The first week at Full Tilt Poker was extremely busy but refreshing. As you’d expect, the people working there are all extremely dedicated and hard-working. And yes, most of them are pretty good poker players. In comparison to the environment at my previous job (a major Los Angeles hospital), the difference is night and day. The 9 to 5, dress code, non-profit corporate life has been replaced by a 10 to 7 jeans and sneakers world where profit and ROI drives decisions. My colleagues at the hospital shook their heads in disdain when they discovered that I was leaving the noble world of healthcare for the slightly less altruistic world of online poker, but I have to say that the environment is much more to my liking. At Full Tilt, original and creative thinking is valued and rewarded, unlike an environment where bureaucratic barriers slow change to a snail’s pace.
I’m sure a lot of people want to hear the “inside scoop” on online poker. Unfortunately, I have spent so much time wandering through the environments and getting comfortable with everything that I haven’t been able to see much other than my monitor. What I can say is that I am thoroughly impressed with Full Tilt’s fraud and collusion detection. I spoke briefly with the programmer in charge of developing the algorithms for detecting suspicious activity, and I was blown away by the thoroughness of the detection algorithms. I think everybody is afraid of being cheated online– personally I think that there must be lots of collusion at 5-10 and above– but it was comforting to see that some brilliant programmers are watching over the tables, at least at Full Tilt.
It was also pretty cool to chat with poker world champ Chris Ferguson around the water cooler (ok, it’s a fridge, but it sounder cooler that way). My sister sent me the following email:
“Isn’t it slightly ironic that you went from working at a Jewish hospital to working with Jesus?”
It’s been great to have the opportunity to swap ideas with Rafe “Tiltboy” Furst concerning new ideas for the site. Rafe seems to know a lot about everything I throw at him, so it’s no wonder he’s been successful at everything he’s tried.
But enough chit-chat. How about some poker?
On Saturday I returned to the monstrous Commerce Casino, to immerse myself in the action-packed games brought to us by the LA Poker Classic. No tourneys for me this week, just the good old-fashioned grind at a super soft 20-40 game. They don’t have a 15-30 there (no idea why), so the decision is between the $200 max buy in No-Limit game or $20-40. I’m a sucker for limit, so the choice was pretty easy… although probably wrong, since poker dealer extraordinaire OJ reported that a Hollywood Park regular had worked his $200 buy in up to $3000. No that is not a misprint. That’s how good the NL games are at Commerce these days.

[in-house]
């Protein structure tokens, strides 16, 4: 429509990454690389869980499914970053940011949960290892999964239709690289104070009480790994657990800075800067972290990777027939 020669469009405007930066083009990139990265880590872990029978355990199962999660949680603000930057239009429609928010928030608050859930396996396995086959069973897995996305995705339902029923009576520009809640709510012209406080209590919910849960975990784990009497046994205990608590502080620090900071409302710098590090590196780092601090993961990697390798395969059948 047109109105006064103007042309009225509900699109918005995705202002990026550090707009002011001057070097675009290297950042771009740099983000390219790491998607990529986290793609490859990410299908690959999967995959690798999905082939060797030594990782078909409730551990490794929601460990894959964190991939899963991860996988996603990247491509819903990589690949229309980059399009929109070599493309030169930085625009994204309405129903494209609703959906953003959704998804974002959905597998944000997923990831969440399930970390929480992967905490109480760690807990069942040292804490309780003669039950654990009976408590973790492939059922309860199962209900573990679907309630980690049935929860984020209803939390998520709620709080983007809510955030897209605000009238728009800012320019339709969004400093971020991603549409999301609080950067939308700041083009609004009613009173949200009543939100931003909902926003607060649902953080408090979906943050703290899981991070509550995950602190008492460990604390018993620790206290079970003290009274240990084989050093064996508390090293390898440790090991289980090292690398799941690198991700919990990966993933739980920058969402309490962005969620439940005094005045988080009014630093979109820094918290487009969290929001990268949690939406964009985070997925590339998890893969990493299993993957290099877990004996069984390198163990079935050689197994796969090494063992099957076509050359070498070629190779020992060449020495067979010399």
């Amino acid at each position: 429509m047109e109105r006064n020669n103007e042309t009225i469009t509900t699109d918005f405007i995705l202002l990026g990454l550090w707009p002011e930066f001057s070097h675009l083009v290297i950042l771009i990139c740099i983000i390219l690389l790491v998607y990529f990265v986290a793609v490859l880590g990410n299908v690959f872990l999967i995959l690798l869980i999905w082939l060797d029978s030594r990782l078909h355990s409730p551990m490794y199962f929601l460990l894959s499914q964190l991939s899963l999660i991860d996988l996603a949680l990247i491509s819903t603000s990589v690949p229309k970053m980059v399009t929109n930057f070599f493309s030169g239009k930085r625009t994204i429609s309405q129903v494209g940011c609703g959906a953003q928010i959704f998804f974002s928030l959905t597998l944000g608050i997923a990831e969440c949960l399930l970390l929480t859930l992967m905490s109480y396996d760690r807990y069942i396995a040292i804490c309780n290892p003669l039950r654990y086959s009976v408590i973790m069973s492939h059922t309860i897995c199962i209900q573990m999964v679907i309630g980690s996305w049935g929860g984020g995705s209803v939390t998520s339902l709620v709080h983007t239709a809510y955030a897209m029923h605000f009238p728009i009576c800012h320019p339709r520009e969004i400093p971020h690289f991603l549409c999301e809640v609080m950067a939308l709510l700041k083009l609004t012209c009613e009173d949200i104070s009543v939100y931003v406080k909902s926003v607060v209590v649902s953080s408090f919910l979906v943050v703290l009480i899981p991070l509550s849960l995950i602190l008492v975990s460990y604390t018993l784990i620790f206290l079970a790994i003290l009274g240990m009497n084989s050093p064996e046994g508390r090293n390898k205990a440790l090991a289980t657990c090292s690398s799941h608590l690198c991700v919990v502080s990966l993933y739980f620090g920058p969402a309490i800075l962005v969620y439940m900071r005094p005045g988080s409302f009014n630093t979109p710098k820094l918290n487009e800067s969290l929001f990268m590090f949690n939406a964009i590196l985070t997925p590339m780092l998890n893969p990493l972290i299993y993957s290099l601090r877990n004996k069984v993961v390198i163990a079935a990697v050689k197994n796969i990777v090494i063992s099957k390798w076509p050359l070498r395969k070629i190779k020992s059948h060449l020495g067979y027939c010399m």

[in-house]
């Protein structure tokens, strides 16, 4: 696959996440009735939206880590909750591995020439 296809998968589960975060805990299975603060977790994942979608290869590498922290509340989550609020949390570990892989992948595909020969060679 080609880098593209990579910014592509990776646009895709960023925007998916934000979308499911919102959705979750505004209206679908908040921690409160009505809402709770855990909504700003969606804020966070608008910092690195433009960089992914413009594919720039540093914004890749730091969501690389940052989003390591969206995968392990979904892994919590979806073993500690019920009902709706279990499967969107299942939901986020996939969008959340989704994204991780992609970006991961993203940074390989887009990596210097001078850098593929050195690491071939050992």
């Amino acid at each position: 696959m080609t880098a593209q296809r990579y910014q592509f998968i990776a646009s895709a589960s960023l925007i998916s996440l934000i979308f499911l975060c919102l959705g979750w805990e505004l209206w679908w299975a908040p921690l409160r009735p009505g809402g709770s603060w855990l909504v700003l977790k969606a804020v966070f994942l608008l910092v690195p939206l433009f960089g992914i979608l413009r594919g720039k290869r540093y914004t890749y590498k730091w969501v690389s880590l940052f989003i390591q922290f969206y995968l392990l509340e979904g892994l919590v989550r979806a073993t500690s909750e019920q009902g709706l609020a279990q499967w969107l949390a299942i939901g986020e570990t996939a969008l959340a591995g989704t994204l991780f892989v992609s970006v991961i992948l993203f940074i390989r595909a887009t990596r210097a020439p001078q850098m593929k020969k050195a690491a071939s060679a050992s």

OJ is a regular to the high limit games in LA, and we had an interesting discussion about 3-chip games vs. 4-chip games. Now for you online only players, this might be a bit surprising, but the action in games where a bet is 4 chips is considerably greater than a game where the bet is 3 chips. When that calling station looks at a pot, he does not see 6 Big Bets, he sees 48 chips in a 4 chip game and 36 chips in a 3 chips game. This makes the decision to fold that much harder, and makes the game that much better.
So the 20-40 was the first 4 chip game I’d played in a long, long, time, going all the way back to the 4-8 game at Hollywood Park. I wish it could have been a 10 chip game. I played for 3 hours. Here are just some of the hands I was dealt:
–Aces twice
–Queens twice
–Jacks once
–Flopped two sets with middle pairs
I was trying to will myself to get kings so I could hit for some sort of big pair cycle, but gave up in fear of angering the poker gods. They rewarded me with a 30 Big Bet night, and I even got home in time to get a good night’s sleep. It’s an easy game when the cards hit you in the head harder than the Pats linebackers (Ok, that’s the last of the cheesy analogies. Apologies).
It was a great session, although it didn’t take much skill to rake pots with those cards. On the way home I considered the myriad bad beats I’d taken in the past, and told myself that the fact that all my big pairs held up added balance to my poker history. The mythical “long run” seems a lot closer when your premium hands hold up.
I went to sleep thinking that poker is just like anything else in life. If you work hard at it, and put the time and effort in, you will be rewarded. Eventually, if you’re patient and focused, you’ll collect your 2 or 3 or maybe even 4 bets an hour while other players chase the hopes and dreams of a huge score. While that’s possible in tourneys, the spoils of the ring games go to those who calmly adjust to the rhythm of shuffling chips and dedicate themselves to the thoughtful grind.

The LA Poker Classic Rebuy Tourney

“It is only by following your deepest instinct that you can lead a rich life, and if you let your fear of consequence prevent you from following your deepest instinct, then your life will be safe, expedient and thin.”